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Microthrusters Developed At MIT Could Propel Satellites

An associate professor at MIT has been able to come up with a very novel concept – that of microthrusters. Paulo Lozano has developed very small microthrusters which will essentially be the engines of small satellites. According to his design, the microthruster is the size of a penny and can power up a shoebox-sized satellite.

A microthruster pretty much looks like a computer chip and comes laden with 500 microscopic tips. These tips can emit beams of ions when they are stimulated, thus effectively created a tiny particle cloud of charges which can then push forward a small satellite.

According to Lozano, “They’re so small that you can put several [thrusters] on a vehicle.” Also a satellite making use of them wouldn’t be inhibited in its operations. It can “not only move to change its orbit, but do other interesting things — like turn and roll.”

Small satellites are often used for different purposes. These satellites don’t really have a fuel part to carry them to the satellite, so they usually hitch up to larger satellites when they are carried to space. Even when in space, these nanosatellites do not have engines or propel mechanisms and simply keep floating on their own. Right now, there are some two dozen small satellites in Earth’s orbit, known as CubeSats because they are slightly bigger than a Rubik’s cube.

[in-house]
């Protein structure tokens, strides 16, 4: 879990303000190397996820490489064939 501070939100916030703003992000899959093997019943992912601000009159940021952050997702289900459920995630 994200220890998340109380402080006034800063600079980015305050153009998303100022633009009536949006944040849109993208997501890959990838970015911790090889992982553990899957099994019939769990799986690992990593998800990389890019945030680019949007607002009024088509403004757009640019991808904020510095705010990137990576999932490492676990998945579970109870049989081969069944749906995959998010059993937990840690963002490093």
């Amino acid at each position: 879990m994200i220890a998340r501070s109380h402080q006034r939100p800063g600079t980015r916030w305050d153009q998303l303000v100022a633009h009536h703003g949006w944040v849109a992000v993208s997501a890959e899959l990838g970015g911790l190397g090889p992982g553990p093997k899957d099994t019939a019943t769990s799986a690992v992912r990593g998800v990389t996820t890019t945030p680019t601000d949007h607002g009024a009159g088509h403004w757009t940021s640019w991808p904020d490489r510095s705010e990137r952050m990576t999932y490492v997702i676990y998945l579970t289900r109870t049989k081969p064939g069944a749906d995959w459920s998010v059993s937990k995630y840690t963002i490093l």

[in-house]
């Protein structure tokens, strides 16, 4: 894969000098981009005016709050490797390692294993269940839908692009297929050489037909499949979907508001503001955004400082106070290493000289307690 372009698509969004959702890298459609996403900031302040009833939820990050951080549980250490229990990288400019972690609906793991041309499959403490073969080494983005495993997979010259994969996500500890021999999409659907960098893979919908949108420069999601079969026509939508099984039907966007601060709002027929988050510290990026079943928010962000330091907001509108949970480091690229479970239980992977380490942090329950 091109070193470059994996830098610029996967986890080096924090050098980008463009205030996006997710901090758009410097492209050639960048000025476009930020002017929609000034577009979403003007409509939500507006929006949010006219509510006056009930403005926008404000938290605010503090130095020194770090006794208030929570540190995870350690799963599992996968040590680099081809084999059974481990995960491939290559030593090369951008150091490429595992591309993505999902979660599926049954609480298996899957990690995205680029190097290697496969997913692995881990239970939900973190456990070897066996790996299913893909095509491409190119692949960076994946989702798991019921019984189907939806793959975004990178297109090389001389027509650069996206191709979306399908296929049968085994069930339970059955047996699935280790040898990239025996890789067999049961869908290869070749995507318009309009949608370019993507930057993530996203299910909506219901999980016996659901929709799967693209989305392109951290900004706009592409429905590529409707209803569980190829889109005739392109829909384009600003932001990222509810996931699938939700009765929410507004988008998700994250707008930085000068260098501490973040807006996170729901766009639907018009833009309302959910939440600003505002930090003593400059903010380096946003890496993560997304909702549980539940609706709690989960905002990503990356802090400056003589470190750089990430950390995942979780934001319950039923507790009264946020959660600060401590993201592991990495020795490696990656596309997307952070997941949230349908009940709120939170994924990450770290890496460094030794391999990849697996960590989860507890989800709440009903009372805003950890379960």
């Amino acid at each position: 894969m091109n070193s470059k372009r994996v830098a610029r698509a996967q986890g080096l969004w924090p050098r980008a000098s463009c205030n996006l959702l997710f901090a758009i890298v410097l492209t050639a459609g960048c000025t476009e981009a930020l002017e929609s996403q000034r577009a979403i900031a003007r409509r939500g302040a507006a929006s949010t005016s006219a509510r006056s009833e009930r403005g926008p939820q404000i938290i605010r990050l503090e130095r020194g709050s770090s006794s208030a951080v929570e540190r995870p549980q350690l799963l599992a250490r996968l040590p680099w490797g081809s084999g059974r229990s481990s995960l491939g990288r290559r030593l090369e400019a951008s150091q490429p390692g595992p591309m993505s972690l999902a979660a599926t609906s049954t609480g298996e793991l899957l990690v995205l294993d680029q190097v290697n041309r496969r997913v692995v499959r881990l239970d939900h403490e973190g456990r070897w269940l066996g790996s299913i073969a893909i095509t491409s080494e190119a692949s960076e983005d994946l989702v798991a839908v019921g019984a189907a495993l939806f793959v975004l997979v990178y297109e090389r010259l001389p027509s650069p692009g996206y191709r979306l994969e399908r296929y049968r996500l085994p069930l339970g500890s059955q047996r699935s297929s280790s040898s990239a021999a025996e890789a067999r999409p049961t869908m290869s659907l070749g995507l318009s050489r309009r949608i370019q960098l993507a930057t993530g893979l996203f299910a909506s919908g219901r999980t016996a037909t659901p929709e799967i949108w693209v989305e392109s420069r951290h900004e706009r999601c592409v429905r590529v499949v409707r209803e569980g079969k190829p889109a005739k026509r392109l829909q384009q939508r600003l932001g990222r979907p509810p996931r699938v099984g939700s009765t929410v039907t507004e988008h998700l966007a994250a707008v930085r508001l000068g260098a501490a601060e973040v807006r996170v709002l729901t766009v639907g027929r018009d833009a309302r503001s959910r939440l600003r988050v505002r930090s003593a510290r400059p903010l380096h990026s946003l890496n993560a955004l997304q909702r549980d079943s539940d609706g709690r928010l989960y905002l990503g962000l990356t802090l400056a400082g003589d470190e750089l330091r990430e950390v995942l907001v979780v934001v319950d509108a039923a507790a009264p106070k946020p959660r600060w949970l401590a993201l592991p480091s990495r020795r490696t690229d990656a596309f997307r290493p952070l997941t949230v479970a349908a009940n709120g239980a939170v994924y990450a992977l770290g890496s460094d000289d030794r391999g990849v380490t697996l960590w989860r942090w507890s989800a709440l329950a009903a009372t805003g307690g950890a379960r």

One problem with CubeSats is that they can’t be brought back and simply either stay in the space or are burnt by the lower atmosphere. If launched to higher orbits, CubeSats can stay in the space for a long time. And if we keep sending such satellites into space, without being able to bring them back, this may result in debris.

Lozano says, “These satellites could stay in space forever as trash. This trash could collide with other satellites. … You could basically stop the Space Age with just a handful of collisions.”

He goes on to describe how each microthruster consists of different layers of porous metal. The layers grow narrower from the bottom to top and let the pressure suck up ions from liquid plasma through capillary action.

The manager of electric propulsion and plasma science at Aerospace Corp, Timothy Graves, says about this design, “Normally, propulsion systems have significant infrastructure associated with propellant feed lines, valves [and] complex power conditioning systems. Additionally, the postage-stamp size of this thruster makes it easy to implement in comparison to other, larger propulsion systems.”

Source: MIT

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